Downtown’s FMG Design sets the tone for the human experience. The firm excels at environmental graphic design and visual communications. Environmental what?
When a school, shopping center, residential development or corporate headquarters is built, architects and interior designers go to great lengths planning and perfecting the structures. Landscapers place the plantings. And it’s the environmental graphic designers who add signs and other elements of way-finding – the things that help get people in and out of a venue.
“We add the final jewelry in layers to big architectural projects, including convention centers, medical centers, residential communities and retail centers,” says Ferdinand Meyer, principal at FMG Design. “We’re currently working on Wells Fargo Tower and recently completed the Georgia Aquarium.”
While many of FMG’s clients are out of state, local projects include Uptown Park, Market Street in the Woodlands and the soon-to-open West Ave on Kirby at Westheimer. Residential projects include Aliana, a residential community in Fort Bend County, and Pointe West on Galveston Island.
“Environmental graphics, to break it down, means place making – giving a project an identity, making it special and creating a wow factor,” says Meyer, who runs the company with business partner Mary Grems.. “We also create collateral, such as print, web, billboards.”
FMG employs graphic designers, architects and interior designers. Once a new building, hospital or shopping center is conceived and laid out by architects, environmental design firms like FMG develop ways to connect people to the space, to create the character and feeling of the experience.
“We consider the physical conditions of visitors and peoples’ mental states or stress levels as they are finding their way,” says Meyer. “For example, trying to park when you’re going to court or following an ambulance that’s transporting a relative.”
Meyer and Grems were both drawn to Houston before launching their careers. Baltimore-born Meyer received a Bachelor of Fine Arts from Kansas City Art Institute and School of Design. He hitchhiked to Houston in 1981 to see a Cezanne exhibit at the Museum of Fine Arts, Houston.
Grems grew up in Chattanooga, Tennessee and earned a Bachelor of Interior Design from Auburn University. She first came to Houston in 1979 to visit her brother who worked for McDonnell Douglas in the Clear Lake area. Less than a year later, she had moved to Houston.
Meyer and Grems first worked together at 3D International during the early 1980s. They brainstormed their business name and logo over drinks at Willie G’s on Post Oak Boulevard back in 1983. Combining their initials, Ferdinand Meyer and Mary Grems teamed up to become FMG. Twenty-six years later, they continue to enjoy working together, something. Meyer attributes to their complementary skills and talents.
Dedicated to downtown
Meyer and Grems agree that being downtown provides easy access to both airports – a must for FMG, considering approximately 75 percent of their business is out-of-state or international. FMG Design has always been located in downtown Houston – even during those tough years in the ‘80s when few companies stayed downtown.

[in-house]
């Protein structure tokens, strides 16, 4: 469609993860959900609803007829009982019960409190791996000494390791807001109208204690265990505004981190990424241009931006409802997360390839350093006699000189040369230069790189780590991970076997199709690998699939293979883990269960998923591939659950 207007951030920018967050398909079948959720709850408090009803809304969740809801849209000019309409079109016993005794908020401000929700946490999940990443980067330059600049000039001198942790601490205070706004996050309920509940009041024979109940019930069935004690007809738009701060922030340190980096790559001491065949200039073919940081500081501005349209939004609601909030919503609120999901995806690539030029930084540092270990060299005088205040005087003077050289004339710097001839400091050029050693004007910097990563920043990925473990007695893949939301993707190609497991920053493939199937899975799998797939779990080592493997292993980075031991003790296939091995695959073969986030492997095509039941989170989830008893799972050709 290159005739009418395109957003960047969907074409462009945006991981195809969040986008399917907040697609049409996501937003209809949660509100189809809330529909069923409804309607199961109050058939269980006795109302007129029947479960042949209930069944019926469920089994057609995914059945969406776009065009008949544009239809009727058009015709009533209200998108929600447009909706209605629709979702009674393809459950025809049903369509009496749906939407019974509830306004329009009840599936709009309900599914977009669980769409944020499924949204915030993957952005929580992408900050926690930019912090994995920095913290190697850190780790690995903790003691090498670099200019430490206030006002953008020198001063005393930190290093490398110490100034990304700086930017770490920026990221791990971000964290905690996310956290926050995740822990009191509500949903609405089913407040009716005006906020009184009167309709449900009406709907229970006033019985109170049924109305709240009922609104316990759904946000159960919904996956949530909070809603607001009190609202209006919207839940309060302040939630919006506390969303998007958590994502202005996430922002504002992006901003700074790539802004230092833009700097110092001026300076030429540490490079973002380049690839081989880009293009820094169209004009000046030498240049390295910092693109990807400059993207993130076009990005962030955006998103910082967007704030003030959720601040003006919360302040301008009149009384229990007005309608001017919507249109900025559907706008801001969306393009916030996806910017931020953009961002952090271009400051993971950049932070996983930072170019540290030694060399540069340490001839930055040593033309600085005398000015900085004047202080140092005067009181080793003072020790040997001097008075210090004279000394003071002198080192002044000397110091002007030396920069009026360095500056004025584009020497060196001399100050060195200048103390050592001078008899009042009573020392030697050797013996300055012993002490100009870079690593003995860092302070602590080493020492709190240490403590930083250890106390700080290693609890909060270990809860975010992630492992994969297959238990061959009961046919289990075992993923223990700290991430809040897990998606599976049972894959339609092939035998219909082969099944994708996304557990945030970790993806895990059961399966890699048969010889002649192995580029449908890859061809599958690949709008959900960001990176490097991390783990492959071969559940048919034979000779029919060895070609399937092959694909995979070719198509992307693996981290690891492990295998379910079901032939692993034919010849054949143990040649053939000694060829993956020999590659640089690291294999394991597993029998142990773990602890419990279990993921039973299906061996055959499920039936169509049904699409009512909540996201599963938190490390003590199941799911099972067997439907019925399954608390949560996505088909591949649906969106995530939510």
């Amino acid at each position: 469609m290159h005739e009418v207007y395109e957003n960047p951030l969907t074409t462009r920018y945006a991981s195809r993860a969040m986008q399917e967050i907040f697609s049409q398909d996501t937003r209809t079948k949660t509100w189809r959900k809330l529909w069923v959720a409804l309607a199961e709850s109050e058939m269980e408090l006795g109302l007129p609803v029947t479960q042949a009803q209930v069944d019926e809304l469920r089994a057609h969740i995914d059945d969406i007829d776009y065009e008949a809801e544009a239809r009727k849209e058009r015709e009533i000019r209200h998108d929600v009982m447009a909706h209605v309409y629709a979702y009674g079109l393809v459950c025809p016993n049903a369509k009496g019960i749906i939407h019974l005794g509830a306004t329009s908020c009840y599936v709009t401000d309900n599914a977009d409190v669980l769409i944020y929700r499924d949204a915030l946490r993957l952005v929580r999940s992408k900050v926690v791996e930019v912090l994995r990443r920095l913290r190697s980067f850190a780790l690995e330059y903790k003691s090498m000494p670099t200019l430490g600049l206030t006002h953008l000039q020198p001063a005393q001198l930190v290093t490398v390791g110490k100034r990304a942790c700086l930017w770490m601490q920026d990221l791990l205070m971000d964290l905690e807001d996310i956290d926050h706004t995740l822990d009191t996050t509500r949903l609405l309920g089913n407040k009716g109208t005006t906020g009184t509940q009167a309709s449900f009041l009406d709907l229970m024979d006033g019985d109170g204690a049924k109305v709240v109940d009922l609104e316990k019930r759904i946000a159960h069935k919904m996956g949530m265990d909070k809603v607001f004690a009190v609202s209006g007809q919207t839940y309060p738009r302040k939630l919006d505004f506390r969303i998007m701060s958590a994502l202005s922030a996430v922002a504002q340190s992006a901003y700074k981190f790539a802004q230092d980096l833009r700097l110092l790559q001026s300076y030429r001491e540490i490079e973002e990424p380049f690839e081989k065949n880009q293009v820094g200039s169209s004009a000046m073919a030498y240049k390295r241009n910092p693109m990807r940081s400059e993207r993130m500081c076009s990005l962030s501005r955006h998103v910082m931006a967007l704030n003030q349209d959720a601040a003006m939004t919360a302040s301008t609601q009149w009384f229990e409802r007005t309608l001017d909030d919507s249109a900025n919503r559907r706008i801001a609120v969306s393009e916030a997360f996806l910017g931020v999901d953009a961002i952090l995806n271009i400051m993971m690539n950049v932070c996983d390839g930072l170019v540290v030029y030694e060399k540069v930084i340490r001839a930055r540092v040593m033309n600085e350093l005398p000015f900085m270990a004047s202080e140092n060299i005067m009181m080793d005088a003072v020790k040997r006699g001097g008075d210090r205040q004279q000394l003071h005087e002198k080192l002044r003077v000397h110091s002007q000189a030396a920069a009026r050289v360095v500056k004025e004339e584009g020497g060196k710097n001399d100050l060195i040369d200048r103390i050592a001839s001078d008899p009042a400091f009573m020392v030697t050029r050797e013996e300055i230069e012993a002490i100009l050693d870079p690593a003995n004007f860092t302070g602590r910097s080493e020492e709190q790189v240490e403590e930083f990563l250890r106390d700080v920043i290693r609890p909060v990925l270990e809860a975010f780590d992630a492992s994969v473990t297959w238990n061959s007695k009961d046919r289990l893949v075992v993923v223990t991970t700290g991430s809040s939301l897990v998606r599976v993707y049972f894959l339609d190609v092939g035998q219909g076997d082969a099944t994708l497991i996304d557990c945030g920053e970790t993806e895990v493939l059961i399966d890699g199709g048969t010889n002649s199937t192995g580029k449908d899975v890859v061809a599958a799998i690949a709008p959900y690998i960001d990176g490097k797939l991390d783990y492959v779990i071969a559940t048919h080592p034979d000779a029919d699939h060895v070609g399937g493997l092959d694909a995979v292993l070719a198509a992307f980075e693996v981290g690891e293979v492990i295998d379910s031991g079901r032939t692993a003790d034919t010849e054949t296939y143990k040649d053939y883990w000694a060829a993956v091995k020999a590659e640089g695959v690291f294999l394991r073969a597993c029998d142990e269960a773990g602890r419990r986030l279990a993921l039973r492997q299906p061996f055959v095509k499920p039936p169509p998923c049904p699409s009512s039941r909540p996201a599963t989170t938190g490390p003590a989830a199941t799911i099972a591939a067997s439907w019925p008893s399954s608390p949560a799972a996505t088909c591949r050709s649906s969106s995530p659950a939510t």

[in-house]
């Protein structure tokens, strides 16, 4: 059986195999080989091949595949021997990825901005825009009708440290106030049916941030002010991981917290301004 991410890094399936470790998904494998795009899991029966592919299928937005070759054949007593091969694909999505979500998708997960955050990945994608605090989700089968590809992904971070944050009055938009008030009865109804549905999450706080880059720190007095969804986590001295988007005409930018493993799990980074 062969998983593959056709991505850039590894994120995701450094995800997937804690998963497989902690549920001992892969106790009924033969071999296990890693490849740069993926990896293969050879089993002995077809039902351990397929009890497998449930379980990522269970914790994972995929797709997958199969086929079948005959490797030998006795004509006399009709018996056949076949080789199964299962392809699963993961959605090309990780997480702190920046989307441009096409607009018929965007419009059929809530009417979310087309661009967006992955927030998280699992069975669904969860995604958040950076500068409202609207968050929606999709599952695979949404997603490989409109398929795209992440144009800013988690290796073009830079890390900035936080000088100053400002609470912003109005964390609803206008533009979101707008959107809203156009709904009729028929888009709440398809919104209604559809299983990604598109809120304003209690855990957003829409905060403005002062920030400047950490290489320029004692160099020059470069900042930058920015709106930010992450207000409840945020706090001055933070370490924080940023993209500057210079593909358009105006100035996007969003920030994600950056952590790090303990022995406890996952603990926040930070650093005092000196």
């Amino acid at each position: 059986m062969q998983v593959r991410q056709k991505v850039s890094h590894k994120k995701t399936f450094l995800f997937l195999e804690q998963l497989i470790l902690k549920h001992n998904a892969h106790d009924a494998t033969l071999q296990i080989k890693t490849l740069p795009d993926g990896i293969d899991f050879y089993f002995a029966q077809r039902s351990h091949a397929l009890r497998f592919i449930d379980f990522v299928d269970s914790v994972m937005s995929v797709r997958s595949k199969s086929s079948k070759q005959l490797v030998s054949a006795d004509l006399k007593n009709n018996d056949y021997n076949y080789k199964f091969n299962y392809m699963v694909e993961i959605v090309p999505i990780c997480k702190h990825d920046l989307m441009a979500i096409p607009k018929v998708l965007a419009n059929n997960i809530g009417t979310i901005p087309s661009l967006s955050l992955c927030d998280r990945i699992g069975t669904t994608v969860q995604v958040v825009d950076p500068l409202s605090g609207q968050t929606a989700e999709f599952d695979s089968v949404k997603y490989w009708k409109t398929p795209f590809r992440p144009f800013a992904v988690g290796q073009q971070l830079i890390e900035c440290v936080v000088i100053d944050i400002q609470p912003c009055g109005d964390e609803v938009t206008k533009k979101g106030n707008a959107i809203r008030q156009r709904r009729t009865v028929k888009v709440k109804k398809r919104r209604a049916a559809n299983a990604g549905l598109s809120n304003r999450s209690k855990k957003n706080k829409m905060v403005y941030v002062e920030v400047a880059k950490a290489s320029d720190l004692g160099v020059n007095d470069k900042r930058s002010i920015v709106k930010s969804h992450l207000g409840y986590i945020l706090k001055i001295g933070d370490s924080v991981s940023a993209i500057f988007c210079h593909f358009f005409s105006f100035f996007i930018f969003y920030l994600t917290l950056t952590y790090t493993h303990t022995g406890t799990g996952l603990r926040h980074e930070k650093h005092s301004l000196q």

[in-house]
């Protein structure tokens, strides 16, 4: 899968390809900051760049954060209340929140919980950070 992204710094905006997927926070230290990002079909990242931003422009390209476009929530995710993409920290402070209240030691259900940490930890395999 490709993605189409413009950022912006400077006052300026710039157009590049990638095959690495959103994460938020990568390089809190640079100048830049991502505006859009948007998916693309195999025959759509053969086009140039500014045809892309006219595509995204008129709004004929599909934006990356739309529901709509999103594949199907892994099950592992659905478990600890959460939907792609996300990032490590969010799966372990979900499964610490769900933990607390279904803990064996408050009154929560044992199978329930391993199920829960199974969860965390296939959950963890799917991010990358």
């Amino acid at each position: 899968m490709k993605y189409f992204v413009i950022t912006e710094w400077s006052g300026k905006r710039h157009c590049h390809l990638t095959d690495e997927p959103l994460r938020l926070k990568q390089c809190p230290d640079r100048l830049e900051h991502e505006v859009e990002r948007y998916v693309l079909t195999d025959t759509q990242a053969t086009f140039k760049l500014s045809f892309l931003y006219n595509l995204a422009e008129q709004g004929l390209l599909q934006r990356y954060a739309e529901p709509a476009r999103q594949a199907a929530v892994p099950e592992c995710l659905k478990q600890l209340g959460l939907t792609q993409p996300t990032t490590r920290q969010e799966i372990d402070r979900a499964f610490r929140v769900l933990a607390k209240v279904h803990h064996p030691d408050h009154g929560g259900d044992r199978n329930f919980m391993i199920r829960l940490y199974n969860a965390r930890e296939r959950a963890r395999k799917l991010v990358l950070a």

In the early years of the firm, FMG occupied a floor of the Houston House apartments and later moved to the Beaconsfield apartment building. When they outgrew the historic apartment building they never considered leaving downtown, instead moving into their current location, the Eller Wagon Works building, in 1998. The quirky three-story warehouse building on Commerce was constructed in 1909 for the manufacture of horse-drawn wagons.
The entire FMG staff (numbering about 20) enjoys their arty, eclectic area of downtown, which is dotted with aesthetic elements from the recently completed Cotswold Project, such as sculptures, fountains and plantings along generous sidewalks. FMG’s warehouse location also helps fuel the creative process. Large windows give plenty of “mental space” for creative thinking, while the wide-open quarters accommodate collaboration and the variety of computer equipment their work requires.
Hurricane Ike caused devastating damage to the Wagon Works building, ripping an air conditioning unit from the roof and causing significant water damage. FMG was forced to move out for several months and to work from their homes and later from borrowed office space scattered across the city.
“We had a decision to make after Ike,” says Meyer. “We could have gone somewhere else and said, ‘To heck with this place,’ but we liked it downtown so much – this area so much – we came back.”
Meyer and Grems keep their office well-protected. Their security team includes four dogs, including one German shepherd. The diligent canine crew is backed up by two cats and a few fish.
Proud to call Houston home
After years of traveling to many U.S. and international cities, Meyer and Grems have a healthy appreciation of Houston.
“Houston is a very sophisticated city,” says Meyer. “I get amused at the people who think that Houston is all concrete. You go up in any skyscraper more than five stories and you’re amazed that you don’t see any roads – it’s all canopy. Houston is a green city. I am amazed that people still don’t know that.”
Meyer also insists the general perception of Houston’s traffic is overblown. “I travel to a lot of cities and the traffic is horrible everywhere from Austin to D.C. to Los Angeles,” says Meyer. “But in Houston, what they’ve done on 59 and I-10 West in particular, I believe, is a model for urban transportation. It’s just amazing stuff.”
FMG at a glance:
Address: 101 Crawford, Studio 1A, 77002
Employees: 20 staffers, plus several four-legged freelancers
Principals: Ferdinand Meyer and Mary Grems
Business: Environmental graphic design and visual communications